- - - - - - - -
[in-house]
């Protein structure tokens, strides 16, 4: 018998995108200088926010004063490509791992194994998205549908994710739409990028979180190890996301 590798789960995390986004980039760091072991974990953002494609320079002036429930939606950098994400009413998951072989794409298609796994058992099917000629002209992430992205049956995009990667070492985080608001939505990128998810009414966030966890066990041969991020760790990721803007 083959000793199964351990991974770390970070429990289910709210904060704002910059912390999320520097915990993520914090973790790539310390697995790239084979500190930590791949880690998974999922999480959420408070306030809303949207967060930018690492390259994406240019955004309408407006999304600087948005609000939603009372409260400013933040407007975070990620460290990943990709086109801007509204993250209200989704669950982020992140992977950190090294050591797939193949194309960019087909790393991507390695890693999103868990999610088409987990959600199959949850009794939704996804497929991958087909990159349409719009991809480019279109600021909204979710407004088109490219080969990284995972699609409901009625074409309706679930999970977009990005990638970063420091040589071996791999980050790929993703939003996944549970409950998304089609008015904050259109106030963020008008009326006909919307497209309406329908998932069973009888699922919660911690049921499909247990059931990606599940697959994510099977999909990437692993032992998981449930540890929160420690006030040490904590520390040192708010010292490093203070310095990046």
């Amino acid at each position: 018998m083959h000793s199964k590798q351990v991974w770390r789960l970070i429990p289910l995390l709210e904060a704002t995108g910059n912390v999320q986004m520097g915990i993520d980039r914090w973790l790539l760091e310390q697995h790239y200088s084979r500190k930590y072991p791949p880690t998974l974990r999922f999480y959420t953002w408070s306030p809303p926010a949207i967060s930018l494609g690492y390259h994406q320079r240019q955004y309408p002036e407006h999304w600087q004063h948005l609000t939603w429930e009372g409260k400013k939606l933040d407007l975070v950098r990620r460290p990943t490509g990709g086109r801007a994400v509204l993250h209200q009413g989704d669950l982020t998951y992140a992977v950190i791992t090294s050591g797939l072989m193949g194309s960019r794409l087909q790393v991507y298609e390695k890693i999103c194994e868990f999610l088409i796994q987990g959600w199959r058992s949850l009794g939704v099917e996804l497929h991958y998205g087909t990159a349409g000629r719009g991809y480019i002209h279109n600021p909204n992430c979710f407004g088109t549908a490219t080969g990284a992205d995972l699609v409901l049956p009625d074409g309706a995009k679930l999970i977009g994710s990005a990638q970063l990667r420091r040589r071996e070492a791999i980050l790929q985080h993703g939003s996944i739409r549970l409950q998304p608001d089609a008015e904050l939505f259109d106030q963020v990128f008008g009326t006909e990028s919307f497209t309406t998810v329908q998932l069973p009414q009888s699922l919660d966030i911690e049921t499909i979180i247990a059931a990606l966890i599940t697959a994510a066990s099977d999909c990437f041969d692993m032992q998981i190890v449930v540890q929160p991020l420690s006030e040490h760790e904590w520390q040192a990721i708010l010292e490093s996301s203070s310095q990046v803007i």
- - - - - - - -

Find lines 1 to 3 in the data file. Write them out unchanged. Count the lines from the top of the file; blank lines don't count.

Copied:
[in-house]
């Protein structure tokens, strides 16, 4: 018998995108200088926010004063490509791992194994998205549908994710739409990028979180190890996301 590798789960995390986004980039760091072991974990953002494609320079002036429930939606950098994400009413998951072989794409298609796994058992099917000629002209992430992205049956995009990667070492985080608001939505990128998810009414966030966890066990041969991020760790990721803007 083959000793199964351990991974770390970070429990289910709210904060704002910059912390999320520097915990993520914090973790790539310390697995790239084979500190930590791949880690998974999922999480959420408070306030809303949207967060930018690492390259994406240019955004309408407006999304600087948005609000939603009372409260400013933040407007975070990620460290990943990709086109801007509204993250209200989704669950982020992140992977950190090294050591797939193949194309960019087909790393991507390695890693999103868990999610088409987990959600199959949850009794939704996804497929991958087909990159349409719009991809480019279109600021909204979710407004088109490219080969990284995972699609409901009625074409309706679930999970977009990005990638970063420091040589071996791999980050790929993703939003996944549970409950998304089609008015904050259109106030963020008008009326006909919307497209309406329908998932069973009888699922919660911690049921499909247990059931990606599940697959994510099977999909990437692993032992998981449930540890929160420690006030040490904590520390040192708010010292490093203070310095990046």
């Amino acid at each position: 018998m083959h000793s199964k590798q351990v991974w770390r789960l970070i429990p289910l995390l709210e904060a704002t995108g910059n912390v999320q986004m520097g915990i993520d980039r914090w973790l790539l760091e310390q697995h790239y200088s084979r500190k930590y072991p791949p880690t998974l974990r999922f999480y959420t953002w408070s306030p809303p926010a949207i967060s930018l494609g690492y390259h994406q320079r240019q955004y309408p002036e407006h999304w600087q004063h948005l609000t939603w429930e009372g409260k400013k939606l933040d407007l975070v950098r990620r460290p990943t490509g990709g086109r801007a994400v509204l993250h209200q009413g989704d669950l982020t998951y992140a992977v950190i791992t090294s050591g797939l072989m193949g194309s960019r794409l087909q790393v991507y298609e390695k890693i999103c194994e868990f999610l088409i796994q987990g959600w199959r058992s949850l009794g939704v099917e996804l497929h991958y998205g087909t990159a349409g000629r719009g991809y480019i002209h279109n600021p909204n992430c979710f407004g088109t549908a490219t080969g990284a992205d995972l699609v409901l049956p009625d074409g309706a995009k679930l999970i977009g994710s990005a990638q970063l990667r420091r040589r071996e070492a791999i980050l790929q985080h993703g939003s996944i739409r549970l409950q998304p608001d089609a008015e904050l939505f259109d106030q963020v990128f008008g009326t006909e990028s919307f497209t309406t998810v329908q998932l069973p009414q009888s699922l919660d966030i911690e049921t499909i979180i247990a059931a990606l966890i599940t697959a994510a066990s099977d999909c990437f041969d692993m032992q998981i190890v449930v540890q929160p991020l420690s006030e040490h760790e904590w520390q040192a990721i708010l010292e490093s996301s203070s310095q990046v803007i």